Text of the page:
Baobab by Malene B Custom Handmade Carpets was on display
  Apart from the drool-worthy rugs showcased, what really impressed me was the strength and power of the feminine ______...not sure what to call it yet.  Everything about the event was flawless: the designs were striking, the quality impeccable, the presentations via the iphone microphone were sleek as were the designers themselves, the light heartedness, the importance.  To me, this event was important.  I almost didn't make it as I was a bit torn between supporting my friend Malene or going to yet another "how to get published" event.  She won out and frankly, so did I.  Let me explain a bit more about myself...

Etu Liliacea by Tracey Sawyer, The Nought Collective was on display
Of the three kids in my family, I am the only girl.  Of the 19 or so kids in the neighbourhood, I was one of four girls, and really the only one if you count those who hung with the boys.  Choosing a career in finance, specifically equity research, my odds just got progressively worse.  When I crossed over into design, things began to look up. We completely outnumbered the men in the classroom.  Ridiculously so.  As I began to explore behind the scenes beyond the classroom, I saw women were everywhere, in the showrooms, at events, even in the media. It was as if they were making up for my childhood.
love this amazing forest abstraction by Amy Helfand on display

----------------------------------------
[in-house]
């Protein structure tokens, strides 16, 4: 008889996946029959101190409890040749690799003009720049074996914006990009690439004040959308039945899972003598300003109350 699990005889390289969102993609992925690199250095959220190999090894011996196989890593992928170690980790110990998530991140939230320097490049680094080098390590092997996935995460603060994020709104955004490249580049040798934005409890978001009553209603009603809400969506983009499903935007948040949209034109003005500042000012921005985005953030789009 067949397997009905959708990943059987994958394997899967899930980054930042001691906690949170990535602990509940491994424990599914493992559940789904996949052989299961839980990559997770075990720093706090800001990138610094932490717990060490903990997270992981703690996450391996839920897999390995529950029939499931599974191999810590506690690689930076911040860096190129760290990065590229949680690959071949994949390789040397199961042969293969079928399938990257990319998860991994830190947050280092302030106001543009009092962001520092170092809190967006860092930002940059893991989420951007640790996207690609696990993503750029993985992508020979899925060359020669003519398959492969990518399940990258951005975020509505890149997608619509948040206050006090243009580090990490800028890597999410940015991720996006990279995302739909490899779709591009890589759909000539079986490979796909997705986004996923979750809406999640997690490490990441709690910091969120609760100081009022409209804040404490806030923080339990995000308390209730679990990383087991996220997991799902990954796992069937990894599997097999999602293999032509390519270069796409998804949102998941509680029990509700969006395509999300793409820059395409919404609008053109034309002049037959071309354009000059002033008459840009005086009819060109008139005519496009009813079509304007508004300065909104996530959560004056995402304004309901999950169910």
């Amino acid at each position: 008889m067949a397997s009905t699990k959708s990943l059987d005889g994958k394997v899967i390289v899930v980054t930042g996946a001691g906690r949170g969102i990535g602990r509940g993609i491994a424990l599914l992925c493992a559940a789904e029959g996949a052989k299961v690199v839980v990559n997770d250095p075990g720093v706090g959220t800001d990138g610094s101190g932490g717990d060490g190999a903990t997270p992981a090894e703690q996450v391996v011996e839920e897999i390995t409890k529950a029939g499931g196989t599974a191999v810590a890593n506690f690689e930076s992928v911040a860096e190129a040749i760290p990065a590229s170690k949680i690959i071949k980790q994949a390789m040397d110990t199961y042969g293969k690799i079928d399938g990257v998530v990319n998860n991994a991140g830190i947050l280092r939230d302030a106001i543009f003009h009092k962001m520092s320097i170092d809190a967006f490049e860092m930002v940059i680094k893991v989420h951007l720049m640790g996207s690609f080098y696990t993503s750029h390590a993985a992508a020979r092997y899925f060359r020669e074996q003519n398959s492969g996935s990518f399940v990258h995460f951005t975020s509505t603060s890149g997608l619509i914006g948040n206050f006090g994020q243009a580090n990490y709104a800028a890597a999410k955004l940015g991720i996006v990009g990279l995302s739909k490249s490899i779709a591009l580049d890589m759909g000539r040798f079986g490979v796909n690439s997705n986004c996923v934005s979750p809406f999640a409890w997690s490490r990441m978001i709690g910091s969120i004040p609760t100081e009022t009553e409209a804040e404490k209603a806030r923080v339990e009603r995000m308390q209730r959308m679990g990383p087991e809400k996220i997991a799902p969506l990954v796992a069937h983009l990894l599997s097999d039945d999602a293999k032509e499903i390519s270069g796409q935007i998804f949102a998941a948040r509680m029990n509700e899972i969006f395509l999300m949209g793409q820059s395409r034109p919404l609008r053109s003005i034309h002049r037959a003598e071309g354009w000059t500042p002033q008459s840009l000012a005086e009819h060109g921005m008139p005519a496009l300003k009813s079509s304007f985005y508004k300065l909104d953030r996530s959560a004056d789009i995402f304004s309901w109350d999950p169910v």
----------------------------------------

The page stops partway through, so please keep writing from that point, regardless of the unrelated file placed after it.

Yet, funnily enough, the males still seemed to dominate the top.  Maybe it was the architecture influence?  Or socialization?  Or maybe it's genetics?  Haven't quite found a rational explanation for it.
Tania Johnson Design, featured rug on display
Fast forward to the present.  Female designers are indeed everywhere and the numbers are amazing.  Maybe not as much in the limelight as those classroom numbers would suggest but we are definitely there and growing.  Maybe we weren't as aggressive about being in the limelight in the past, or maybe we weren't given the opportunity, or maybe because we do outnumber the men, the men seem to stand out more when it comes to the limelight.  Whatever the reason, don't fool yourself...us women are doing it big.
Judy Ross Textiles, featured rug on display
And that night's event underscored that much.  The room was filled with amazing female designers, some I had known a while, some I'd met in recent months, and some I just met that evening.  All in different stages of the cycle, some behind the scenes, others in the forefront.  The conversations were genuine and supportive and even inspiring.  As Judy Ross pointed out in her short presentation, it's great when your competition can come together to create an event like this:

Colourful.  Artistic.  Expressive.  Beautiful.  The strength and power of us females.
The designers: (L-R) Amy Helfand, Tracey Sawyer, Malene Barnett, Judy Ross, and Tania Johnson.  Photo courtesy of Malene B.
My iphone pic of the amazing female designers with Casa showroom team. See wonderful tree sculptures in back.
Former classmate Lily Yung, Anishka (Ishka Designs), the amazing rug designer Malene B, and Sarah Han.  Photo courtesy of Malene B.